Every student is bound to get that school assignment where you write a story or poem and then have to submit it to a local writing competition.
At least that was the assignment for Nurit Gonzalez, a seventh grader at Wyoming’s San Juan Diego Academy, and her classmates. The 23-member class was just wrapping up its poetry unit when their teacher, Molly Pelak, announced the students would each need to select one poem from their collection to enter the Dyer Ives Kent County Poetry Competition.
“I had never done something like the before,” Pelak said, admitting she had never heard of Dyer Ives until her principal had forwarded her information about the annual competition. “I have a classroom with many of whom write pretty well and I thought this was a great way to end the unit.”
Gonzalez looked over her poems that covered various topics from rain to her favorite sport, soccer. She decided to select “April” because she liked the way it had come together and “because it is the month my birthday is in.”
She submitted it and from there, really did not give the poetry competition much thought. “I really didn’t think it was going to go anywhere,” she said.
This year the Dyer Ives Kent County Poetry Contest had a huge increase with nearly 400 entries, due in part to area teachers sending in student work, according to coordinator Christine Stephens Krieger. “More first-time poets are entering and winning the competition alongside more experienced local poets, so we end up with a mix of voices to represent Kent County,” Krieger said. “Poetry is alive and well in Kent County, thanks in part to efforts like this competition and teachers who prompt students to write a poem and send it in.”
The Dyer Ives Kent County Poetry Contest is a free poetry competition started by the Dyer Ives Foundation in 1968 to encourage excellence in writing and to provide recognition for local work of high quality. The contest is open to Kent County residents of all ages. There are three divisions: kindergarten – eighth grade; high school – undergraduate; and graduate – adult.
The standards are high for the competition as every year there is a panel of judges alone with a national judge. This year’s national judge was Maria Mazziotti Gillan, who has published 20 books, been on NPR and CBS, is the founder/executive director of the Poetry Center at Passaic County Community College, editor of Paterson Literary Review, director of the Binghamton Center for Writers and professor of English at Binghamton University-SUNY.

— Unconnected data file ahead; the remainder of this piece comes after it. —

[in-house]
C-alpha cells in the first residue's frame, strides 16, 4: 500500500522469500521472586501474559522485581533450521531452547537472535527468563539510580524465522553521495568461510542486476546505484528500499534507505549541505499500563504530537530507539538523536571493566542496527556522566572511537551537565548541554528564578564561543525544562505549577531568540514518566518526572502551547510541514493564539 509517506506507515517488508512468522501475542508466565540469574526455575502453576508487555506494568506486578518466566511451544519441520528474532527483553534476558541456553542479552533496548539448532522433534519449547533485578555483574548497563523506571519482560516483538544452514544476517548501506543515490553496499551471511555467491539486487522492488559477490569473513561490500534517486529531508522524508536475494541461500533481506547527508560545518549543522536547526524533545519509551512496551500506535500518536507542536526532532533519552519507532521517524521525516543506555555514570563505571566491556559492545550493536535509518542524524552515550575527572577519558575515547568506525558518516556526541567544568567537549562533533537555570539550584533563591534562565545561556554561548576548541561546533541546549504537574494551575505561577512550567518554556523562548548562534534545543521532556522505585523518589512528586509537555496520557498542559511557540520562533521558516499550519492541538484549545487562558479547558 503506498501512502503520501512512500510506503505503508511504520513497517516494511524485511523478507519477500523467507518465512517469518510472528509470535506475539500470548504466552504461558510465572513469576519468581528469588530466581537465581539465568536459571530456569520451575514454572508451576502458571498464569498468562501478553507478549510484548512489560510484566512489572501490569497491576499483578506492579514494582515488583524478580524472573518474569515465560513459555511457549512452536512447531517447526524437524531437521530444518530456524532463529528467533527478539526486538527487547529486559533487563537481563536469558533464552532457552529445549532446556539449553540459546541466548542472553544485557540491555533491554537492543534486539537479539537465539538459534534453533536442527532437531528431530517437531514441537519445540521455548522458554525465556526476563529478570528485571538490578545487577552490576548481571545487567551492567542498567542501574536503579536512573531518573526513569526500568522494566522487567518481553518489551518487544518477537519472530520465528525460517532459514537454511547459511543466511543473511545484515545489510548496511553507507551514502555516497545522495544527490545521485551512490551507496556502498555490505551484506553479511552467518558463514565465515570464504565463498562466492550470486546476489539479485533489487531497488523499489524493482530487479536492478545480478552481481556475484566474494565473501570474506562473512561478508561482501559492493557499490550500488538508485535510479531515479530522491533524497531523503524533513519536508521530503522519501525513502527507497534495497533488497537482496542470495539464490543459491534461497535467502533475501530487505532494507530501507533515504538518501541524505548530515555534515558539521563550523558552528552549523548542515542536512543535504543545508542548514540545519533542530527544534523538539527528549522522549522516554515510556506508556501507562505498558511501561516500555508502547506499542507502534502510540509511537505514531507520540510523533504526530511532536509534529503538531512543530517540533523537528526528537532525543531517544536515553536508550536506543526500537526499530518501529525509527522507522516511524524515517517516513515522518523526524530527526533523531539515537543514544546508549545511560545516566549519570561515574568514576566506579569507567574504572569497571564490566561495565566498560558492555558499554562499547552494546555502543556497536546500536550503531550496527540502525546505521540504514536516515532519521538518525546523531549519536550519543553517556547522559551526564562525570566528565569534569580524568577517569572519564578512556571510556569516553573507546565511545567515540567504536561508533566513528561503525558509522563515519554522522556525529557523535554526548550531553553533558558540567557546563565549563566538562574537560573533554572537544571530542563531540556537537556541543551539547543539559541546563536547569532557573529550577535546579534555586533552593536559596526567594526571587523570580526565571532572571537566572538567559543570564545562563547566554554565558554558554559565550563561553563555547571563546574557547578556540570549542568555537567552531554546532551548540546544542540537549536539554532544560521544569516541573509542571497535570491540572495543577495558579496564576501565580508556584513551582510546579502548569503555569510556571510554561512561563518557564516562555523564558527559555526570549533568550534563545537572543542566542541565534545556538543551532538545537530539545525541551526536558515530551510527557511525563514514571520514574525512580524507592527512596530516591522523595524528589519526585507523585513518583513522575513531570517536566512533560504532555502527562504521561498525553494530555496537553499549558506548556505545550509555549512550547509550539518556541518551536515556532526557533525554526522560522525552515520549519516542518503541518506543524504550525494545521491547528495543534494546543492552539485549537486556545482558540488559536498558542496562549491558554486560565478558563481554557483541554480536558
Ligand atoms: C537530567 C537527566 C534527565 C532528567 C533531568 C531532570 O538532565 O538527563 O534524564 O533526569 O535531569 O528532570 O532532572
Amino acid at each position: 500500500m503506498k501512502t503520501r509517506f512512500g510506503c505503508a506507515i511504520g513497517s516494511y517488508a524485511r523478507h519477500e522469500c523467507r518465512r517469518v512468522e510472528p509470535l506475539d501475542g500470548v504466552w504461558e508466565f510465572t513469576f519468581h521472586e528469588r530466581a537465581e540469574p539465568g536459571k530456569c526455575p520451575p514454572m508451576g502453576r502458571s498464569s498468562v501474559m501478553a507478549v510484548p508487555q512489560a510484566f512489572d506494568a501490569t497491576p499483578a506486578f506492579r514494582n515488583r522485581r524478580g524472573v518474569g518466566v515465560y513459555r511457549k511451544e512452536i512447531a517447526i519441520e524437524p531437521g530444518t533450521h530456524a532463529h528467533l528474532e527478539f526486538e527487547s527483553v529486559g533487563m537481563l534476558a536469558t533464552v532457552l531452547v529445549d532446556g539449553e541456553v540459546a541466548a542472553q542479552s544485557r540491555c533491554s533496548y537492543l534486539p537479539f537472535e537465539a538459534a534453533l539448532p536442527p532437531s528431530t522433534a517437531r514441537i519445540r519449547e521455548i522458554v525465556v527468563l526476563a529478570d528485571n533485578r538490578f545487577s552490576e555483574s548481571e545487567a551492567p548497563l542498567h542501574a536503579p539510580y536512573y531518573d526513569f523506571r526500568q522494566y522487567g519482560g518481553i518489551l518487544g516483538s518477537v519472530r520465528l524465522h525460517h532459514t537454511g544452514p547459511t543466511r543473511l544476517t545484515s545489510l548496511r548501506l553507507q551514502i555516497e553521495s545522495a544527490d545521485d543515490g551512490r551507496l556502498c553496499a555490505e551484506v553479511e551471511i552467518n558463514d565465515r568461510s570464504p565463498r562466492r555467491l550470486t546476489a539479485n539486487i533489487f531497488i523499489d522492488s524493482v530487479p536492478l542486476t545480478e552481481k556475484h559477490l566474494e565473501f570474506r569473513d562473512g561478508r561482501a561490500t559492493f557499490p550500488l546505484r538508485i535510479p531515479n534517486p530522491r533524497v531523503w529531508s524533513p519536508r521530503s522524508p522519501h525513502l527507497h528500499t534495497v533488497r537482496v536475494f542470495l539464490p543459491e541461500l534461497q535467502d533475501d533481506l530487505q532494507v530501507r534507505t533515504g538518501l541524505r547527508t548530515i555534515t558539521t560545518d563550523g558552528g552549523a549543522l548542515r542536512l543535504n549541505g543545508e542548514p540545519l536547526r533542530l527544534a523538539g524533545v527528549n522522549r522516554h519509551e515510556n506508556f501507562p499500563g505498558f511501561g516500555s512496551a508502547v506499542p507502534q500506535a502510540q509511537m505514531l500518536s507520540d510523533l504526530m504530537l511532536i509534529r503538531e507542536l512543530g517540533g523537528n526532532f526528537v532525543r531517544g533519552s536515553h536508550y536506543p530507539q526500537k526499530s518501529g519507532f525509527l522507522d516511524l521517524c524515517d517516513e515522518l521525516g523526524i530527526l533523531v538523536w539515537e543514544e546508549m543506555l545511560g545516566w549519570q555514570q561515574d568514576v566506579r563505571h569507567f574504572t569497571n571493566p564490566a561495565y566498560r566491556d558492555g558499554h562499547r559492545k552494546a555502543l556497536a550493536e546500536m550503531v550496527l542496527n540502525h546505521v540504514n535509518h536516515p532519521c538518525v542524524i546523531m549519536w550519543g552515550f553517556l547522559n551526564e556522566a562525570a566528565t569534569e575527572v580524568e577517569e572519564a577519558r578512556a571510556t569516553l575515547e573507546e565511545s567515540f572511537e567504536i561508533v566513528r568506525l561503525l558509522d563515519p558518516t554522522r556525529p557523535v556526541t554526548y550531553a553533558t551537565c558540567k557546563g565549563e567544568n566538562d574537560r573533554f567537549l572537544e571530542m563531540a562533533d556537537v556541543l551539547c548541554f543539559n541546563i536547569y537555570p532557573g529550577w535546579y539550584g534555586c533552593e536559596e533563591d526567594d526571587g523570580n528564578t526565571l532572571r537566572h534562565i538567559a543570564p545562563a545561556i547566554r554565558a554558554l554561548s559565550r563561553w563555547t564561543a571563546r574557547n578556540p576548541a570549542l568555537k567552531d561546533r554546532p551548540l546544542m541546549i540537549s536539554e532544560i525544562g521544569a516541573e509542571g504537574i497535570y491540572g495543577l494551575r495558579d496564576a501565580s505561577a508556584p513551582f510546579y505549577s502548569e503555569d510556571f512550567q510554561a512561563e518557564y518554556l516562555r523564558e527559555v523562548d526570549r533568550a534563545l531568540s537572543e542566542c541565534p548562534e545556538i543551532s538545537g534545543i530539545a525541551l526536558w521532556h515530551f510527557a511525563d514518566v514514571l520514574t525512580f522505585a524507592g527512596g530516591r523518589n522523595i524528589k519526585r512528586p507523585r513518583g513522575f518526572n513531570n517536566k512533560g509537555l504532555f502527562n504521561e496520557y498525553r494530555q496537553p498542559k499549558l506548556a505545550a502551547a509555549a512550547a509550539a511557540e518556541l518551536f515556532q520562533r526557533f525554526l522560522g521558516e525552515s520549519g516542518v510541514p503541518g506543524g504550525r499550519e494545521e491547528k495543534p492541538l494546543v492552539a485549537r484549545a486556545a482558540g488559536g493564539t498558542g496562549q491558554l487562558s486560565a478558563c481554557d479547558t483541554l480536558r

Gillan said because there were so many good poems, it was “difficult to choose” the winners. With that spirit, the Dyer Ives Foundation decided to add an Honorable Mention category to celebrate more Kent County poets in this year’s publication of “Voices,” which features all the winners of the 2016 competition. Gonzalez’s poem “April” was one of five to receive an honorable mention in the kindergarten – eighth grade division. Along with being published, she will read it June 4 at 1 p.m. at the Ryerson Auditorium at the Grand Rapids Main Library, 111 Library St. NE. The reading is part of the Festival of the Arts, a celebration of the local arts that takes place June 3 – 5 in downtown Grand Rapids.
“Our teacher announced that one of us had made it in and then she was like, ‘Drumroll please,’” Gonzalez, the daughter of Maria Martinez and Josè Gonzalez, said of the day she found out about her winning piece. And how did it make her feel? “I can actually do something,” she said.
Besides playing soccer for a travel team, writing is another passion for Gonzalez. “I do enjoy writing a lot,” she said. “I mostly write fiction as I like to make up stories as I go.”
Poetry was a new challenge and one that Gonzalez said she enjoyed, however; her goal is to write a book, something that the Dyer Ives has given her the confidence to get started. “I love writing that makes people think,” she said. “So the reader can ask questions and think.”
In five years, she is hoping to have that book written as she heads off to college maybe for sports medicine since she loves soccer so much, Gonzalez said.
She also has some advice for those students facing that assignment to enter a piece of writing into a contest.
“Try to do the best on what they are writing and stop thinking those negative thoughts that yours isn’t good enough,” Gonzalez said. “There is always that one chance that you can.”